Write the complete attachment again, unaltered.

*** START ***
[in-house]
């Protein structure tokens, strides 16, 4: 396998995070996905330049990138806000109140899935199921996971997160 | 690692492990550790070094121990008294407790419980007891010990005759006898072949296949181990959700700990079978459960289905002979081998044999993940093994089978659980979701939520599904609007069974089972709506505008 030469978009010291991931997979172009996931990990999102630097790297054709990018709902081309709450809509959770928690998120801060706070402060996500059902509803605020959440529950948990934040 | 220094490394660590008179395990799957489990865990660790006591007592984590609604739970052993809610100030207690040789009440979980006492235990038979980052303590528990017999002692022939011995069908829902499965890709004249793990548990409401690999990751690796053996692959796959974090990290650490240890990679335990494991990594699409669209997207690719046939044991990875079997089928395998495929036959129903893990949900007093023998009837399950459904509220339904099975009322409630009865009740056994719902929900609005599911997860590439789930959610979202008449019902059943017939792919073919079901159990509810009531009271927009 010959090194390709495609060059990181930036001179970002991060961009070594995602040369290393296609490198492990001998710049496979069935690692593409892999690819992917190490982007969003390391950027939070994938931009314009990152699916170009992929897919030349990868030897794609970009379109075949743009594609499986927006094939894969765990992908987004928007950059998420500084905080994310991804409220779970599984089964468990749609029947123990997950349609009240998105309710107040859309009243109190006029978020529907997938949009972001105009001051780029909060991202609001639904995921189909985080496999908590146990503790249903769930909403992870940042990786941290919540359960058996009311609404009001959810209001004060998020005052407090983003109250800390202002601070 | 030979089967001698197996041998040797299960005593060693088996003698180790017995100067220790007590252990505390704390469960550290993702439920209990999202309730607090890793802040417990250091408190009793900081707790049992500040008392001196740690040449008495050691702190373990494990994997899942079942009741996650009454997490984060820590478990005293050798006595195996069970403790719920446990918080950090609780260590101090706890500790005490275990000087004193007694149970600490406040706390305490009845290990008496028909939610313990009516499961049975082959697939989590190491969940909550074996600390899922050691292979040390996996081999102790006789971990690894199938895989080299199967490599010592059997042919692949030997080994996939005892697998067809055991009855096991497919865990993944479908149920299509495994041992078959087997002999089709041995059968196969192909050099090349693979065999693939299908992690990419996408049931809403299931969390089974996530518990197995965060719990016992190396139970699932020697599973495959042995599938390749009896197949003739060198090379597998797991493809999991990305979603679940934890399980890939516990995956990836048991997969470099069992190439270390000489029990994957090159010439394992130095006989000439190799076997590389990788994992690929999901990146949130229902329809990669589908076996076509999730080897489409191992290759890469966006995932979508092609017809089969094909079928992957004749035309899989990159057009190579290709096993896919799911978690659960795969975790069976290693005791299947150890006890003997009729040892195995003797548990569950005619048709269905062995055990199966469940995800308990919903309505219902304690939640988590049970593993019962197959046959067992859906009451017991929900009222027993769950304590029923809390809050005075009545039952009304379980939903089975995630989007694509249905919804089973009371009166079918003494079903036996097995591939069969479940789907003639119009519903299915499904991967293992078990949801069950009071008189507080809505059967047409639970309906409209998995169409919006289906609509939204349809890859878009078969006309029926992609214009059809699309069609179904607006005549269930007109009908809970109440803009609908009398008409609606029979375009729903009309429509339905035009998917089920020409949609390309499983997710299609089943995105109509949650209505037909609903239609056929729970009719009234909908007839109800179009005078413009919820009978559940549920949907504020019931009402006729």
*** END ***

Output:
[in-house]
């Protein structure tokens, strides 16, 4: 396998995070996905330049990138806000109140899935199921996971997160 | 690692492990550790070094121990008294407790419980007891010990005759006898072949296949181990959700700990079978459960289905002979081998044999993940093994089978659980979701939520599904609007069974089972709506505008 030469978009010291991931997979172009996931990990999102630097790297054709990018709902081309709450809509959770928690998120801060706070402060996500059902509803605020959440529950948990934040 | 220094490394660590008179395990799957489990865990660790006591007592984590609604739970052993809610100030207690040789009440979980006492235990038979980052303590528990017999002692022939011995069908829902499965890709004249793990548990409401690999990751690796053996692959796959974090990290650490240890990679335990494991990594699409669209997207690719046939044991990875079997089928395998495929036959129903893990949900007093023998009837399950459904509220339904099975009322409630009865009740056994719902929900609005599911997860590439789930959610979202008449019902059943017939792919073919079901159990509810009531009271927009 010959090194390709495609060059990181930036001179970002991060961009070594995602040369290393296609490198492990001998710049496979069935690692593409892999690819992917190490982007969003390391950027939070994938931009314009990152699916170009992929897919030349990868030897794609970009379109075949743009594609499986927006094939894969765990992908987004928007950059998420500084905080994310991804409220779970599984089964468990749609029947123990997950349609009240998105309710107040859309009243109190006029978020529907997938949009972001105009001051780029909060991202609001639904995921189909985080496999908590146990503790249903769930909403992870940042990786941290919540359960058996009311609404009001959810209001004060998020005052407090983003109250800390202002601070 | 030979089967001698197996041998040797299960005593060693088996003698180790017995100067220790007590252990505390704390469960550290993702439920209990999202309730607090890793802040417990250091408190009793900081707790049992500040008392001196740690040449008495050691702190373990494990994997899942079942009741996650009454997490984060820590478990005293050798006595195996069970403790719920446990918080950090609780260590101090706890500790005490275990000087004193007694149970600490406040706390305490009845290990008496028909939610313990009516499961049975082959697939989590190491969940909550074996600390899922050691292979040390996996081999102790006789971990690894199938895989080299199967490599010592059997042919692949030997080994996939005892697998067809055991009855096991497919865990993944479908149920299509495994041992078959087997002999089709041995059968196969192909050099090349693979065999693939299908992690990419996408049931809403299931969390089974996530518990197995965060719990016992190396139970699932020697599973495959042995599938390749009896197949003739060198090379597998797991493809999991990305979603679940934890399980890939516990995956990836048991997969470099069992190439270390000489029990994957090159010439394992130095006989000439190799076997590389990788994992690929999901990146949130229902329809990669589908076996076509999730080897489409191992290759890469966006995932979508092609017809089969094909079928992957004749035309899989990159057009190579290709096993896919799911978690659960795969975790069976290693005791299947150890006890003997009729040892195995003797548990569950005619048709269905062995055990199966469940995800308990919903309505219902304690939640988590049970593993019962197959046959067992859906009451017991929900009222027993769950304590029923809390809050005075009545039952009304379980939903089975995630989007694509249905919804089973009371009166079918003494079903036996097995591939069969479940789907003639119009519903299915499904991967293992078990949801069950009071008189507080809505059967047409639970309906409209998995169409919006289906609509939204349809890859878009078969006309029926992609214009059809699309069609179904607006005549269930007109009908809970109440803009609908009398008409609606029979375009729903009309429509339905035009998917089920020409949609390309499983997710299609089943995105109509949650209505037909609903239609056929729970009719009234909908007839109800179009005078413009919820009978559940549920949907504020019931009402006729």